Some animals, such as dogs, are well renowned for having keen senses that enable them to pick up on a variety of environmental cues that are imperceptible to people.
People have used them for a variety of purposes, including sniffing out narcotics, explosives, and a wide range of other items.
This is in addition to the fact that they are quite receptive to training.
But one more recent and very exciting area of research in which animals are being used is disease detection or, more specifically, cancer detection.
Dogs are far from the only animals showing promise in this area.
Here are ten animals that might be able to sniff out diseases in humans.
In 2021, Korean researchers released a report demonstrating that trained rats could detect toluene, an odour-producing substance that can signal the presence of lung cancer.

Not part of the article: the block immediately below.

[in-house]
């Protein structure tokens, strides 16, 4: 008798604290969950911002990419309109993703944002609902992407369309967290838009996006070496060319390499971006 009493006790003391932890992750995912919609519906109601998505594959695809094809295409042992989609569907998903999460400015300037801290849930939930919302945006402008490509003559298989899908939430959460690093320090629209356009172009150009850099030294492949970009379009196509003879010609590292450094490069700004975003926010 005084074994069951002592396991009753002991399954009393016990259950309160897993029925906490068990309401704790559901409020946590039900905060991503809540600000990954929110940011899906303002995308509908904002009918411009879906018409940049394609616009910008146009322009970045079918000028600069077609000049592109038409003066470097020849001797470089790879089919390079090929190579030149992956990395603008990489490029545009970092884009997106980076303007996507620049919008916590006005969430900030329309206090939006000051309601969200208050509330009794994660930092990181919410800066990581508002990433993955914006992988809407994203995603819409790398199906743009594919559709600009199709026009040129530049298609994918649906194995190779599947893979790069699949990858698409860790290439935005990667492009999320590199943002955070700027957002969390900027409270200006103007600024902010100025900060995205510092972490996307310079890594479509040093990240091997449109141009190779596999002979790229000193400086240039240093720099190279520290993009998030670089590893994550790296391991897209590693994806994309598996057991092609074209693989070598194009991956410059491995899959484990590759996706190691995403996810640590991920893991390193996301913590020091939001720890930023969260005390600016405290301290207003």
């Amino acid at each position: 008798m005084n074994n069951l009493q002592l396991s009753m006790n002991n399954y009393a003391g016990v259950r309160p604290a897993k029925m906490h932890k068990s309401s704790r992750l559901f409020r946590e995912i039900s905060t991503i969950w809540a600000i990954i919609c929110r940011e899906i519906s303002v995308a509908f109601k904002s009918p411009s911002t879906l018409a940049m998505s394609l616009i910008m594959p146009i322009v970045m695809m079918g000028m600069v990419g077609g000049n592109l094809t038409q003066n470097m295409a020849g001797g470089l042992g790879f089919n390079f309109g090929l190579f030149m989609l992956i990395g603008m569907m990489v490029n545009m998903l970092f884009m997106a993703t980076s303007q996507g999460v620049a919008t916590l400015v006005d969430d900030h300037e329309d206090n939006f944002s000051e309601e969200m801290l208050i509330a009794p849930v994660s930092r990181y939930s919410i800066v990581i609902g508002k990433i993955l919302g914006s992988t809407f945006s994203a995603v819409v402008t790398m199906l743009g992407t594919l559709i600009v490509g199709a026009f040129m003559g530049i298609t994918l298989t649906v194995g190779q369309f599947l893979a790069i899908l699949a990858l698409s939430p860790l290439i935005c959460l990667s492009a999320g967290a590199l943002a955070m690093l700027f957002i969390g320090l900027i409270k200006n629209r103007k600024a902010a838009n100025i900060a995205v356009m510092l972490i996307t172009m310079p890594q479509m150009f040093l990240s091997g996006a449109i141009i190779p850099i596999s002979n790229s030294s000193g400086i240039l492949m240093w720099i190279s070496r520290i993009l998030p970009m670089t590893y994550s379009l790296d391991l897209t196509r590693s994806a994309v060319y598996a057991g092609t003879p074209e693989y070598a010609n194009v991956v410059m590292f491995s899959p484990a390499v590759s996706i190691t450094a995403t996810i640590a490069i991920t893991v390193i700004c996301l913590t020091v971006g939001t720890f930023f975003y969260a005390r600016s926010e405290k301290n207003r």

You might be wondering how rats can convey what they smell to humans, and the answer is a little strange: the researchers trained the rats to leap onto a floating ledge whenever they smelled toluene.
To make the study more realistic, the rats were not merely given samples of toluene followed by a series of different odours.
They were shown genuine human breath samples that had been gathered by individuals inhaling them into plastic bags and then sealing them.
The scientists later contaminated some of these samples with toluene.
After over a thousand tests, the rats achieved around 82% accuracy in detecting the toluene.
In an unusual—if not plain bizarre—experiment, researchers in the United States sought to see if pigeons could diagnose breast cancer from photos.
Surprisingly, they performed exactly as well as humans!
They accomplished this despite having a brain the size of a fingernail.